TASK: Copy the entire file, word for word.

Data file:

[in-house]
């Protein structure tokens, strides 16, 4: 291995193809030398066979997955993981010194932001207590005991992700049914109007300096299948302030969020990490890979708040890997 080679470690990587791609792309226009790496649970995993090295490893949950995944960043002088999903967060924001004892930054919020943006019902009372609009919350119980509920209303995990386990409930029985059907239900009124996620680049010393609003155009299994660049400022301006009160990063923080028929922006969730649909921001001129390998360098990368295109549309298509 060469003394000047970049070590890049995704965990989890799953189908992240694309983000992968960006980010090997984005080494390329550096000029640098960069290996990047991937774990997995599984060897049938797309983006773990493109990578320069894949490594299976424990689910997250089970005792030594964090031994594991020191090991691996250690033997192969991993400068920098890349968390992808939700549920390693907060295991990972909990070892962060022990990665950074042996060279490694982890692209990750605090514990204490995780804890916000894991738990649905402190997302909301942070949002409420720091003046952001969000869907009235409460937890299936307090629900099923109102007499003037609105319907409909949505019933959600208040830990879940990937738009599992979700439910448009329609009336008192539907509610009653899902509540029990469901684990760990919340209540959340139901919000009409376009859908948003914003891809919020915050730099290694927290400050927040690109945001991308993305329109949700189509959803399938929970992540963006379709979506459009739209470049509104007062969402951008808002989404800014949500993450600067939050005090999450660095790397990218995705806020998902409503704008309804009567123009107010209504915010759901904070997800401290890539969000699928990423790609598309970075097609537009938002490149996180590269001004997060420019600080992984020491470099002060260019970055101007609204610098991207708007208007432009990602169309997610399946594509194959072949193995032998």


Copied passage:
[in-house]
């Protein structure tokens, strides 16, 4: 291995193809030398066979997955993981010194932001207590005991992700049914109007300096299948302030969020990490890979708040890997 080679470690990587791609792309226009790496649970995993090295490893949950995944960043002088999903967060924001004892930054919020943006019902009372609009919350119980509920209303995990386990409930029985059907239900009124996620680049010393609003155009299994660049400022301006009160990063923080028929922006969730649909921001001129390998360098990368295109549309298509 060469003394000047970049070590890049995704965990989890799953189908992240694309983000992968960006980010090997984005080494390329550096000029640098960069290996990047991937774990997995599984060897049938797309983006773990493109990578320069894949490594299976424990689910997250089970005792030594964090031994594991020191090991691996250690033997192969991993400068920098890349968390992808939700549920390693907060295991990972909990070892962060022990990665950074042996060279490694982890692209990750605090514990204490995780804890916000894991738990649905402190997302909301942070949002409420720091003046952001969000869907009235409460937890299936307090629900099923109102007499003037609105319907409909949505019933959600208040830990879940990937738009599992979700439910448009329609009336008192539907509610009653899902509540029990469901684990760990919340209540959340139901919000009409376009859908948003914003891809919020915050730099290694927290400050927040690109945001991308993305329109949700189509959803399938929970992540963006379709979506459009739209470049509104007062969402951008808002989404800014949500993450600067939050005090999450660095790397990218995705806020998902409503704008309804009567123009107010209504915010759901904070997800401290890539969000699928990423790609598309970075097609537009938002490149996180590269001004997060420019600080992984020491470099002060260019970055101007609204610098991207708007208007432009990602169309997610399946594509194959072949193995032998």